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21 Sep 2021, 14:04
Julian Wettengel

"Signal for trust” to developing nations needed with $100bn climate finance plan – German state sec

Jochen Flasbarth, state secretary in the German environment ministry (BMU). Photo: BMU
Jochen Flasbarth, state secretary in the German environment ministry (BMU). Photo: BMU

The German state secretary in the environment ministry, Jochen Flasbarth, has called on wealthy nations to do more on climate finance and come up with a plan to reach the target of mobilising 100 billion U.S. dollars per year for climate action in developing countries. This plan would have to be finalised ahead of the UN climate change conference COP26 in Glasgow in November to send a “clear signal” which would strengthen developing nations’ trust in commitments and ensure a successful conference. Figures by the OECD had indicated developed nations very likely fell short of the target last year. Now, the idea is to reach an average of 100 billion dollars per year for the period 2020-2025, said Flasbarth.

Developed countries must come up with a plan to deliver on their promise of mobilising 100 billion dollars per year in climate finance to developing nations ahead of the UN climate change conference COP26 in Glasgow in November, said Jochen Flasbarth, state secretary in the German environment ministry. 

“We want to send a clear signal to developing countries that will strengthen their confidence in our commitments,” said Flasbarth in an interview with Evangelischer Pressedienst (epd). Negotiations in Glasgow included CO2 certificates trade and transparency rules for climate action. “These talks must not be allowed to stall because they are under the burden of an unfulfilled pledge,” said Flasbarth.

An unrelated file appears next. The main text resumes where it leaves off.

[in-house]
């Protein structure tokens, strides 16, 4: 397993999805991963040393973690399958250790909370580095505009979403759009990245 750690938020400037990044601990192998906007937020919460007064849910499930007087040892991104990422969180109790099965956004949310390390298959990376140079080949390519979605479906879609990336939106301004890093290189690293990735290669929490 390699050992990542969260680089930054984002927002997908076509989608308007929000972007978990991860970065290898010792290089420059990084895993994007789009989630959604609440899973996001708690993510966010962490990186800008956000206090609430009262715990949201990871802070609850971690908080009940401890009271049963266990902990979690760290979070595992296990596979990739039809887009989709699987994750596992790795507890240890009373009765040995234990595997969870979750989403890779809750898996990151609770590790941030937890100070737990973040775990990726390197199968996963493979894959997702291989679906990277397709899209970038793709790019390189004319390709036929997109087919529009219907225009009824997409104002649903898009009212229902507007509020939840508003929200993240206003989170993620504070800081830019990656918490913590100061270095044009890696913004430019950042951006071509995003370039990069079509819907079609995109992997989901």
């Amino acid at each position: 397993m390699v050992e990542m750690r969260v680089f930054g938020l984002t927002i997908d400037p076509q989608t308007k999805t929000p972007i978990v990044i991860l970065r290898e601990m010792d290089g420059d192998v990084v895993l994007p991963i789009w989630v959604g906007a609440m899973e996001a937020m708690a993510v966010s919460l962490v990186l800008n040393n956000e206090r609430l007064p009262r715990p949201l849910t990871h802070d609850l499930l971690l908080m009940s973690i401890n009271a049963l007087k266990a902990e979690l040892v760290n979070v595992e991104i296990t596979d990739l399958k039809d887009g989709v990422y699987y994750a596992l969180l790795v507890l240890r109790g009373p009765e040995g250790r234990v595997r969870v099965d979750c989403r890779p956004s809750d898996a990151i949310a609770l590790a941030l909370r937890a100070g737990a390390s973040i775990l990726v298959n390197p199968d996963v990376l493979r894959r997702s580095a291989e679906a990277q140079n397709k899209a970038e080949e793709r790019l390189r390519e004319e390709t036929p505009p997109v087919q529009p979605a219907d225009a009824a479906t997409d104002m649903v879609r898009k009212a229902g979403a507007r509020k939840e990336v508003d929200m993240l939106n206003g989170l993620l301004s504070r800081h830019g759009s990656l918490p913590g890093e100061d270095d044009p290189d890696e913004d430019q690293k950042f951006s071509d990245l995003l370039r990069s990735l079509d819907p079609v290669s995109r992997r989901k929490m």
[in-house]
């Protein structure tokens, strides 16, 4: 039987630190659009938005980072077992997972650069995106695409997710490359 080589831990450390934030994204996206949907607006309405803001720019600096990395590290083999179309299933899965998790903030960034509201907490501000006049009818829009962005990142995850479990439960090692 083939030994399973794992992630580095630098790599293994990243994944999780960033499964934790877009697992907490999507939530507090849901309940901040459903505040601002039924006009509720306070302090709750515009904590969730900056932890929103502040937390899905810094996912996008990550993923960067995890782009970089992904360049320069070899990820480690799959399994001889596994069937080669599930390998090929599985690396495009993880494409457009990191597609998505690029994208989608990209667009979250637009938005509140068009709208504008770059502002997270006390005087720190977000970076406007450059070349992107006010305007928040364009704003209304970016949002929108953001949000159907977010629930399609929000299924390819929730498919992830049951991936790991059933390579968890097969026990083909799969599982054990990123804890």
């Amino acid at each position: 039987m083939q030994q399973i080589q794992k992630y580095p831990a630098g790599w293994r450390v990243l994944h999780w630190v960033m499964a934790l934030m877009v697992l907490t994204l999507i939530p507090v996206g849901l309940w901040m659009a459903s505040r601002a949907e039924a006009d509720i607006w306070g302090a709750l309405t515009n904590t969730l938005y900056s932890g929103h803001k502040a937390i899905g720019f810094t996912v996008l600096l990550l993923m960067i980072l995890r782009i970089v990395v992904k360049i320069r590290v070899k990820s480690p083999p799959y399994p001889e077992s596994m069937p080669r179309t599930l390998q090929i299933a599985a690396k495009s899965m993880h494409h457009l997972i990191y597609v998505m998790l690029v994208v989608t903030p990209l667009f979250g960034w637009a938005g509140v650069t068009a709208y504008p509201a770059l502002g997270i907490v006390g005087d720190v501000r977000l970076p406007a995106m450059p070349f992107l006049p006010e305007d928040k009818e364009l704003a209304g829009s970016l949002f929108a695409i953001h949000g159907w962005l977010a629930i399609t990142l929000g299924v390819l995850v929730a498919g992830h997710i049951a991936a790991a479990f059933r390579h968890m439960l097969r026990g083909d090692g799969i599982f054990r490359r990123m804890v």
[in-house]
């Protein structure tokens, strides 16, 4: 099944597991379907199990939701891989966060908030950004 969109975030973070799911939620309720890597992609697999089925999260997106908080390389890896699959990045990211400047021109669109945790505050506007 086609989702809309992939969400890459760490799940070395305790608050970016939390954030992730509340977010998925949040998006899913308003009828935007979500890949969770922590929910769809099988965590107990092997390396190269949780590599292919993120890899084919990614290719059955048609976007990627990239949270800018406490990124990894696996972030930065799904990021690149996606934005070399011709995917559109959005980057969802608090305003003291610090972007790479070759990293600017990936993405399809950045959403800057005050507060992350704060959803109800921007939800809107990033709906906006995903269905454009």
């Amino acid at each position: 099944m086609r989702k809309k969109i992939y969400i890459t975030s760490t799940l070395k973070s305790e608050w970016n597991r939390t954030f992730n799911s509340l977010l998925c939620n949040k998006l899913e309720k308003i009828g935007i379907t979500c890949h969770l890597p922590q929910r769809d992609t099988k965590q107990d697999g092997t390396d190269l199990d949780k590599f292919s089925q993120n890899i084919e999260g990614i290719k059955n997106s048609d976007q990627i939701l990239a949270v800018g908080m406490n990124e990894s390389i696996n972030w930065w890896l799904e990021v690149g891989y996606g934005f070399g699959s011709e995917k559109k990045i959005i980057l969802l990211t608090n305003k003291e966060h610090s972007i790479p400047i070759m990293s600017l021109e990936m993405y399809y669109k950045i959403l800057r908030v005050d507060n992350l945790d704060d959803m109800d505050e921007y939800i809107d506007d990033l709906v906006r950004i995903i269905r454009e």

At the UN climate change conference COP15 in Copenhagen in 2009, developed nations committed to mobilising 100 billion dollars per year by 2020 for climate action in developing countries, from public and private sources. The goal was formalised at COP16 in Cancun, and at COP21 in Paris, it was reiterated and extended to 2025.

However, recently published figures by the Organisation for Economic Co-operation and Development (OECD) showed that climate finance for developing countries in 2019 amounted to about 80 billion dollars. It is clear that the support for 2020 will remain well short of the target, but appropriately verified data for that year will only be available in early 2022, said the OECD. An analysis by NGO Oxfam had said that with current commitments and plans, developed countries would not even reach 100 billion dollars by 2025.

After an informal leaders meeting at the sidelines of the UN General Assembly on 20 September, Flasbarth said “substantial steps” had been taken, “but we need to do more to get to our 100 billion per year goal”.

Together with Canadian environment and climate minister Jonathan Wilkinson, Flasbarth was asked by COP26 president Alok Sharma to spearhead the preparation of a “Climate Finance Delivery Plan” – a plan by developed countries on how they aim to deliver on the promise between 2020 and 2025. The plan is to be published before the climate conference starts in November. Flasbarth told epd that the idea is to reach an average of 100 billion dollars per year between 2020 and 2025 by exceeding the target in years later of this period to balance out the current shortfall. UK prime minister Boris Johnson said securing sufficient pledges by the start of COP26 would be “tough” and gave it a 60-percent chance, reported the Guardian.

At the G7 summit this summer, the German government had announced it would raise its federal budget contribution for international climate financing from the current four billion euros to six billion euros annually by 2025. European Commission president Ursula von der Leyen had said last week that the EU would also increase its contribution, but called on others to do more. “We will now propose an additional 4 billion euros for climate finance by 2027, but expect the U.S. and our partners to step up, too.”

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